Correspondence relating to the transfer of Historical Metropolitan Police records

FOI request reference: F0041555
Publication date: April 2015

Outcome:

Successful

Request:

I wish to make a freedom of information request relating to the apparent refusal of The National Archives (TNA) to take into their possession the following Historical Metropolitan Police records namely

‘Chief Constables CID Register (Special Branch) 1888-1892.’

‘Metropolitan Police Ledgers Special Account Vols 1-3 1888-1894’

I wish to know the dates, and what discussions were held between the police and TNA, and what advice the TNA gave the police regarding the question of them taking the registers and ledgers, and in what form the ledgers and registers were offered to them. and what TNA’s decision was and how that decision was arrived at?”

Response:

Dear [name retracted]

Thank you for your enquiry of 9 March 2015.

 Your request has been handled under the Freedom of Information Act 2000 (FOIA). The FOI Act gives you the right to know whether we hold the information you want and to have it communicated to you. I can confirm that The National Archives holds information relevant to your request.

Please see below our response to the questions posed within your request, which we have taken from information we hold and from details confirmed by Metropolitan Police regarding the current status of this material.

Selection of records:

In terms of the process of making a selection decision and how this decision is arrived at, our website contains details of this process for example our best practice guide for appraising and selecting records. This explains that:

Under the Public Records Act 1958:

  • public records bodies are responsible for the selection of records of archival value and for the safekeeping of these records
  • The National Archives is responsible for coordinating and supervising this process by providing guidance and support

What this means in practice is that:

  • Departments (specifically the departmental records officer or equivalent and their team) plan, manage, carry out appraisal and selection of their records and document the process in line with The National Archives’ Records Collection Policy and supporting guidance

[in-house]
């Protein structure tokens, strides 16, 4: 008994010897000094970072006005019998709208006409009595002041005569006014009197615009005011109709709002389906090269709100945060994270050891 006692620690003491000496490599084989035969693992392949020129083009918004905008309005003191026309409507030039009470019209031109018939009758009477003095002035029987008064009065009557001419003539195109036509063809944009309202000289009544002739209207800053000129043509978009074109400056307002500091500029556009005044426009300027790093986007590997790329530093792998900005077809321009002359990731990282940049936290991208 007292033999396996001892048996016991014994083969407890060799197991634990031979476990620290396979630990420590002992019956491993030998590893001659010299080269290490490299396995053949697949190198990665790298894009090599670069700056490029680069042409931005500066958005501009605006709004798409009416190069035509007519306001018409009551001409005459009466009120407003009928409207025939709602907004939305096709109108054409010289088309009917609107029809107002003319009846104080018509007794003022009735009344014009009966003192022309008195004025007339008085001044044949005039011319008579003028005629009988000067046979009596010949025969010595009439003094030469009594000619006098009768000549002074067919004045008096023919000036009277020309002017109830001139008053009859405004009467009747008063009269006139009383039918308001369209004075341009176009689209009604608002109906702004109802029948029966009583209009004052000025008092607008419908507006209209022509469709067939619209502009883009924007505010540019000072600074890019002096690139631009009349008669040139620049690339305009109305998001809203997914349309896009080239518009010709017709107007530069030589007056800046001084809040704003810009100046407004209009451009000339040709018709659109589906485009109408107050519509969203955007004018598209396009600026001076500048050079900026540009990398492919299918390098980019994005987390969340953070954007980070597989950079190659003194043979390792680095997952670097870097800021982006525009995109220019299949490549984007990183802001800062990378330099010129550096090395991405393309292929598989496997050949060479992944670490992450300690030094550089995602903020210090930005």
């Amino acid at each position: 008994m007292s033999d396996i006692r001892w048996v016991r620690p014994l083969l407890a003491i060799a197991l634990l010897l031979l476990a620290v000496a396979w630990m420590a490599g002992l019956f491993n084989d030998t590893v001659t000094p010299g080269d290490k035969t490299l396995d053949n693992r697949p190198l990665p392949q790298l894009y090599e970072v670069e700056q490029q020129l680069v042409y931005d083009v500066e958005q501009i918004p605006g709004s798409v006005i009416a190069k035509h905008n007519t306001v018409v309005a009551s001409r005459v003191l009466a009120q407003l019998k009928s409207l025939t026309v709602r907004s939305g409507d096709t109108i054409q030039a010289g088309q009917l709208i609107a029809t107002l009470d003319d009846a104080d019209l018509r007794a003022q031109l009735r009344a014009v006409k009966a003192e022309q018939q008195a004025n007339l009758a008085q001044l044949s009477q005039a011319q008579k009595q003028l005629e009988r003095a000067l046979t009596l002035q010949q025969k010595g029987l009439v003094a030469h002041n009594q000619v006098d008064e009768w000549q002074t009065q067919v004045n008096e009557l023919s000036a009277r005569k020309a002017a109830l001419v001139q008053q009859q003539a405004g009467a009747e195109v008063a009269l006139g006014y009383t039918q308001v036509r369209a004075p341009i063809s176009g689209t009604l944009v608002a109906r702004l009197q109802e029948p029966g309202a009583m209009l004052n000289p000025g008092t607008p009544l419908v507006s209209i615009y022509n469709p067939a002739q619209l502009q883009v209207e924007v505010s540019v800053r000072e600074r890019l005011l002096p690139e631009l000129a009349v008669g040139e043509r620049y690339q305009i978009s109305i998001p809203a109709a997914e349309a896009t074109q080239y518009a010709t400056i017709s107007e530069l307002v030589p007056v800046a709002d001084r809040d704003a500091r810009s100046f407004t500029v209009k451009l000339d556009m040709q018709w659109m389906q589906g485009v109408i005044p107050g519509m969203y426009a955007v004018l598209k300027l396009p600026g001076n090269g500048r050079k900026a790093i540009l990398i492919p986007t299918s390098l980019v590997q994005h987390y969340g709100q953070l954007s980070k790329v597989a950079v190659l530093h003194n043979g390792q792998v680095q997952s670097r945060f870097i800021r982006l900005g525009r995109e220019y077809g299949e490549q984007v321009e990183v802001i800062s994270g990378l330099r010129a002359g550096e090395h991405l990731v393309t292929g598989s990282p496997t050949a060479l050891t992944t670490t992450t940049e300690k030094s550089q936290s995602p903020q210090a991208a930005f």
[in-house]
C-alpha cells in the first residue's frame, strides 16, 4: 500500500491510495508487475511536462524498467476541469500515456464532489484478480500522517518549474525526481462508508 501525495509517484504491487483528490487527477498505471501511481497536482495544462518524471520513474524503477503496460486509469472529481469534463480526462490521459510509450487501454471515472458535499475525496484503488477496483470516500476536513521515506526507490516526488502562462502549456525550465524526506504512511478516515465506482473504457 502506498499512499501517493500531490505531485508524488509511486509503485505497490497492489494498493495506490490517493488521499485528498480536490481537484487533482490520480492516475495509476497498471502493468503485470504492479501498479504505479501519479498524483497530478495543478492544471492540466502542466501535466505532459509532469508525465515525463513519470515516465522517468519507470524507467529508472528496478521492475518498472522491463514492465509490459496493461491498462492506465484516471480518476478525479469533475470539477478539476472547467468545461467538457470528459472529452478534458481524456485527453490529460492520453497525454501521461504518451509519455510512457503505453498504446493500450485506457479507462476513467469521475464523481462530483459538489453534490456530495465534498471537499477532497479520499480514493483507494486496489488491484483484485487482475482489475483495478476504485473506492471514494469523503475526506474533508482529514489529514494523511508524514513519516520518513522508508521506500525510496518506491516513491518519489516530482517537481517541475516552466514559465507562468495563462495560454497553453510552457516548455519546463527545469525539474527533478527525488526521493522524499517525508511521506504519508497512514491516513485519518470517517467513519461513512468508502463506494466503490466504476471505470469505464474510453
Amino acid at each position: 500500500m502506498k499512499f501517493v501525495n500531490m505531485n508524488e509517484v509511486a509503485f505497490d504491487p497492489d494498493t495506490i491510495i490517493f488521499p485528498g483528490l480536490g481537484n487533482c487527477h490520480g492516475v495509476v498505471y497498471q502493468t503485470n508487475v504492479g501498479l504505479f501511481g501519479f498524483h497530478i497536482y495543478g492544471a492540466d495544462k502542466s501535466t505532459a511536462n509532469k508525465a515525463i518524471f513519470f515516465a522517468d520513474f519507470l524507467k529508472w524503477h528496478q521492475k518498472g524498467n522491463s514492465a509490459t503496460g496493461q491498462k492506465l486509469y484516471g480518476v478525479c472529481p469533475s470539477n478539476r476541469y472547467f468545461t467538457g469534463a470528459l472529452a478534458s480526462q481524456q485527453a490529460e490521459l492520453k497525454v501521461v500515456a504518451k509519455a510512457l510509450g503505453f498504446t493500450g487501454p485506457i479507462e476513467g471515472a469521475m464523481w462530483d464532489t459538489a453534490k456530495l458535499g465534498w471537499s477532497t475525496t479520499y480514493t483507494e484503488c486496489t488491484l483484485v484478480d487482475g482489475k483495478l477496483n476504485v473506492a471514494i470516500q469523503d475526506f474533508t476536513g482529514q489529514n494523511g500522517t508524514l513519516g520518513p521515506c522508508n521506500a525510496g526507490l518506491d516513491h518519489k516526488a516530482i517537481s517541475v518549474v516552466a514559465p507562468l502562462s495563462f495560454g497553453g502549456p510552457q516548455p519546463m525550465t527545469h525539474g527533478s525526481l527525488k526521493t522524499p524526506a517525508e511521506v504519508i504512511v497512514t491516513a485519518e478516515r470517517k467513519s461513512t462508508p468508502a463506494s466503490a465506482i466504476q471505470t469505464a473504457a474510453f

• The National Archives (specifically through the information management consultants) monitors this process, provides advice, guidance and training to support departments and signs off selected records

I have summarised this process for the two registers you are interested in a timeline below; beginning in 2002 and ending in 2014. This includes the information on the dates these discussions took place, along with the specifics of the deliberations, the advice provided regarding the preservation question and concludes with the final decision and current status of the registers.

Timeline: dates & details of discussion between TNA and Metropolitan Police Service (MPS):

  • December 2002: The two sets of registers you have enquired about fall within a collection identified in 2002 as ‘unregistered records’ or ‘miscellaneous records’ dating from 1884 -1987 and held by the Metropolitan Police. This collection was fully appraised by the Metropolitan Police records team in late 2002 and early 2003.
  • January – September 2003: After appraisal by Metropolitan Police discussions were conducted between their Assistant Departmental Record Officer and the Information Management Consultant (TNA) to determine whether to select records from within this collection (which included these two sets of registers) and if selected for permanent preservation whether to transfer to TNA.
  • September 2003: Preliminary decisions were made by Metropolitan Police to dispose of the registers following advice and agreement that these did not fall within the categories of information that would normally be selected, the information was deemed to be of a routine nature and not of interest to TNA (modern equivalents would not be selected).
  • October 2003: It was confirmed that while these registers fell into a category of record that would not normally be selected it was still a decision that was open to discussion, with regards to whether they would be kept at TNA or potentially offered/kept at the MPS Museum (given the age of the records/historical interest). There was to be further consideration on this matter pending formulation of a new draft policy on the selection and disposition for Metropolitan Police Records, which was to be made available on-line for professional and public consideration.